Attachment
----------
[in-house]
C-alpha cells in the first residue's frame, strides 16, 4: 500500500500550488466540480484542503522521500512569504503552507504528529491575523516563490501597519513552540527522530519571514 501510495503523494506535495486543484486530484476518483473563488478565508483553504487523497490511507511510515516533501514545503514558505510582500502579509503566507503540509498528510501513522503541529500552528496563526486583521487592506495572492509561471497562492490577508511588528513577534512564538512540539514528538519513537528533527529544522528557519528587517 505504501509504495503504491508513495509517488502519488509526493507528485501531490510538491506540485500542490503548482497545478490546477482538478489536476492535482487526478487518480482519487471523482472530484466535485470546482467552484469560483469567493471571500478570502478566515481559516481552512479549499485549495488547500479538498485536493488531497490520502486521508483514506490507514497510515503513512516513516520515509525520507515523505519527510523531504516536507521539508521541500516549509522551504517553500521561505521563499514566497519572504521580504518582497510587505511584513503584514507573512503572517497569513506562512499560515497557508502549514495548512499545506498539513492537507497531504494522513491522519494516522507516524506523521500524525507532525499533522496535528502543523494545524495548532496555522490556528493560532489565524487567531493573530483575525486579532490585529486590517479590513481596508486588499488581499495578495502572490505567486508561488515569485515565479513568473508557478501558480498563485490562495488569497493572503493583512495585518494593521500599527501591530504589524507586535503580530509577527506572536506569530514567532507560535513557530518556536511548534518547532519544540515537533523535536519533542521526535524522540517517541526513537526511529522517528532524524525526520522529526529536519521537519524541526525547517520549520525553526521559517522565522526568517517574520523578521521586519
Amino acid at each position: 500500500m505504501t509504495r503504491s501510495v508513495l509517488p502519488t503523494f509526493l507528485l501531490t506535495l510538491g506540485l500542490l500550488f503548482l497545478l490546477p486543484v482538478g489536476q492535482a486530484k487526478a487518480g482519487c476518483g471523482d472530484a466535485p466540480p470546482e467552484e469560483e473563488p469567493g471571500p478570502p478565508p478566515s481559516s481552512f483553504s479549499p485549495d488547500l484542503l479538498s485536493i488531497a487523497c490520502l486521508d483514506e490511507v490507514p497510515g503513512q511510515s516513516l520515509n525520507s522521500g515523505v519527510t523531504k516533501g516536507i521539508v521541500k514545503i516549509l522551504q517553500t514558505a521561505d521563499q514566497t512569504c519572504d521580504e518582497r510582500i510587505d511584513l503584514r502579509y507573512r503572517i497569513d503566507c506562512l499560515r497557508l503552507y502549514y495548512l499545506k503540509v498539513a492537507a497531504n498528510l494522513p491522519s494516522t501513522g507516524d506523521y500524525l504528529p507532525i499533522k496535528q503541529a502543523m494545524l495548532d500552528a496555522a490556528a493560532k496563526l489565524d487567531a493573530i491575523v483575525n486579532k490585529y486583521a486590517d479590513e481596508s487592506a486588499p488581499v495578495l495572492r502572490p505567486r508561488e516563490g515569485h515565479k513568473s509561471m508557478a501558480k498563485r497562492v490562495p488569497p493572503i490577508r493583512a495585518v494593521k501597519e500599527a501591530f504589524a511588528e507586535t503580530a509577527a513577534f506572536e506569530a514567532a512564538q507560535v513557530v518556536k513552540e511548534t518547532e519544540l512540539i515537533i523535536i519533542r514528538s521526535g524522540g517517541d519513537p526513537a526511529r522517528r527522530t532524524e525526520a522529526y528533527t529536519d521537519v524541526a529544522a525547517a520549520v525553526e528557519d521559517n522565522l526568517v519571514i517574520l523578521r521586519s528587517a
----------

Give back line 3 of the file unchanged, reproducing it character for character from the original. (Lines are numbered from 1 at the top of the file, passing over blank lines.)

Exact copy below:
Amino acid at each position: 500500500m505504501t509504495r503504491s501510495v508513495l509517488p502519488t503523494f509526493l507528485l501531490t506535495l510538491g506540485l500542490l500550488f503548482l497545478l490546477p486543484v482538478g489536476q492535482a486530484k487526478a487518480g482519487c476518483g471523482d472530484a466535485p466540480p470546482e467552484e469560483e473563488p469567493g471571500p478570502p478565508p478566515s481559516s481552512f483553504s479549499p485549495d488547500l484542503l479538498s485536493i488531497a487523497c490520502l486521508d483514506e490511507v490507514p497510515g503513512q511510515s516513516l520515509n525520507s522521500g515523505v519527510t523531504k516533501g516536507i521539508v521541500k514545503i516549509l522551504q517553500t514558505a521561505d521563499q514566497t512569504c519572504d521580504e518582497r510582500i510587505d511584513l503584514r502579509y507573512r503572517i497569513d503566507c506562512l499560515r497557508l503552507y502549514y495548512l499545506k503540509v498539513a492537507a497531504n498528510l494522513p491522519s494516522t501513522g507516524d506523521y500524525l504528529p507532525i499533522k496535528q503541529a502543523m494545524l495548532d500552528a496555522a490556528a493560532k496563526l489565524d487567531a493573530i491575523v483575525n486579532k490585529y486583521a486590517d479590513e481596508s487592506a486588499p488581499v495578495l495572492r502572490p505567486r508561488e516563490g515569485h515565479k513568473s509561471m508557478a501558480k498563485r497562492v490562495p488569497p493572503i490577508r493583512a495585518v494593521k501597519e500599527a501591530f504589524a511588528e507586535t503580530a509577527a513577534f506572536e506569530a514567532a512564538q507560535v513557530v518556536k513552540e511548534t518547532e519544540l512540539i515537533i523535536i519533542r514528538s521526535g524522540g517517541d519513537p526513537a526511529r522517528r527522530t532524524e525526520a522529526y528533527t529536519d521537519v524541526a529544522a525547517a520549520v525553526e528557519d521559517n522565522l526568517v519571514i517574520l523578521r521586519s528587517a